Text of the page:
Those who work remotely aren’t just saving time and money; they may also be saving the environment.
That’s especially true for those who live in rural areas and commute long distances every day, but even those who travel shorter distances to work can help reduce congestion, infrastructure degradation and road accidents by working remotely.
“From the environmental perspective, it's tough to argue,” said Wayne Berger, the CEO of IWG Canada and Latin America, the parent company of remote office space provider Regus. “If you can help people eliminate two hours a day in a commute alone in their car, the quality of their life increases, they have more time with their friends and family, they get more opportunity to be productive, they balance their schedule differently, and it does reduce CO2 emissions.”
According to a recent study by IWG, each of the company’s flexible workspaces can reduce commuting times in Canada by 9,348 hours, and reduce CO2 emissions by 168 metric tons. That’s equivalent to the amount of emissions produced by 40 houses in an average year. Other research by IWG found that as of 2017, 47 per cent of Canadians work outside their company’s main offices for half the week or more, and 11 per cent of Canadian employees work remotely every day.
“There are great social benefits, there are great family benefits, there are great local economy benefits – because people will invest more in local services and amenities – and then there’s the environmental benefits,” Mr. Berger said.
The extent to which commuters and the environment see these benefits, however, ranges significantly between rural and urban workers. Research has found that the environmental impact of working remotely, as well as the benefit to local economies, is far greater for those that would otherwise commute from rural to urban areas. Even if they spend the same amount of time getting to work, those travelling longer distances are responsible for more vehicle emissions than those spending an equivalent time in traffic.
Economists at the Regional & Rural Broadband Project at the University of Guelph found that remote workers in rural parts of Southwestern Ontario stand to save between $9,000 and $24,000 per year on car expenses by working from home. In a separate study of the Halton region, the organization also found that each remote worker reduce carbon emissions by 2,732 kilograms per year, equivalent to roughly 64 per cent of an average home’s annual energy consumption.
“If you look at that number for one telecommuter, it doesn't seem like a huge deal, but when you scale it up to the number of people who live in Ontario, or the number of people who telecommute in Canada, it starts to look pretty appealing,” said David Worden, an economist for the Regional and Rural Broadband Project.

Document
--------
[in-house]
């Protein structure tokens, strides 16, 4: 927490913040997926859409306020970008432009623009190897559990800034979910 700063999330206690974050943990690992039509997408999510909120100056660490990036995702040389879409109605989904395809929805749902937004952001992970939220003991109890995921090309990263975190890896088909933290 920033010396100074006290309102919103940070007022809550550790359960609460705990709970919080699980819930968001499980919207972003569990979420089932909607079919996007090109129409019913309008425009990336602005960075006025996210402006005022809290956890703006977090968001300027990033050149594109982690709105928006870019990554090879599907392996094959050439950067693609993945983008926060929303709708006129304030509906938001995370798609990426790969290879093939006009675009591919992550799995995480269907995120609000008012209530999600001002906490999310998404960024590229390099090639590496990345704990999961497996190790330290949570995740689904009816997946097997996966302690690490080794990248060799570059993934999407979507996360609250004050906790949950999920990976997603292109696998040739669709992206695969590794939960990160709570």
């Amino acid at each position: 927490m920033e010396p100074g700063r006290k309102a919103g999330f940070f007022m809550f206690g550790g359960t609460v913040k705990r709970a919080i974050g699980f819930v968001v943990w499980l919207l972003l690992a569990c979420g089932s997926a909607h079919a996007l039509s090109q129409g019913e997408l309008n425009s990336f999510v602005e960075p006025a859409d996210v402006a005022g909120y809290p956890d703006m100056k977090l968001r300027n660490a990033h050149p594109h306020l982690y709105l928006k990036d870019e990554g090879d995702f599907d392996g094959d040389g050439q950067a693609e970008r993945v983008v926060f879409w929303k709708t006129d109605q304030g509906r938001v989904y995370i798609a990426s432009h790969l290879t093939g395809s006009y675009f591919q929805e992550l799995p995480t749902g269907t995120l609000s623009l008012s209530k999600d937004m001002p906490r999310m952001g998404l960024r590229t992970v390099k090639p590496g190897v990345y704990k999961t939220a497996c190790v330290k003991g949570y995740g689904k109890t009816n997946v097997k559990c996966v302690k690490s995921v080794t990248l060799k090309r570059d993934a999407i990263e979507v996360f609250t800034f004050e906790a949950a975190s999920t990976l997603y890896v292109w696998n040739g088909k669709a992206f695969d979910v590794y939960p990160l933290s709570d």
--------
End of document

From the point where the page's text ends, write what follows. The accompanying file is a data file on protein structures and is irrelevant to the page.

Mr. Worden adds that it’s not just about taking cars off the road, either. “Road depreciation, infrastructure wear, congestion, road accidents, all those factors; the arguments for the environmental benefits for telecommuting are definitely significant. “
The benefits are much less significant, however, for those based in urban areas. According to a study conducted by researchers at L'Université du Québec à Montréal, or UQAM, many Canadians who work from home are still on the road during peak traffic hours, and only spend an average of 14 minutes less behind the wheel each day.
“There were probably a bunch of reasons why people are still travelling during congested periods, even though they're not going to their workplace,” said Ugo Lachapelle, one of the study’s authors and a professor of urban studies, planning and transportation at UQAM. “For example, driving kids to school, or going to a meeting, or going to do some sort of an errand at a bank or a store, you can still be travelling during the congestion period.”
According to Mr. Lachapelle those who commute to and from work each day often take care of personal errands on the way, and those who work remotely often have similar responsibilities.
“What our results suggest is that [working remotely] will reduce [emissions], but not necessarily by exactly your home-to-work distance,” he said. “That’s because you are likely to conduct all sorts of other activities, and they can’t be combined with your errands on your way back from work.”
Though the study only considered the average Canadian’s daily travel, however, Mr. Lachapelle says that those who commute from rural areas are able to cut down on travel time by conducting those errands locally. Doing so also goes a long way in supporting local businesses.
Even for Canadians in major cities, however, those 14 minutes can make a significant impact when multiplied by the country’s vast and growing remote working population.
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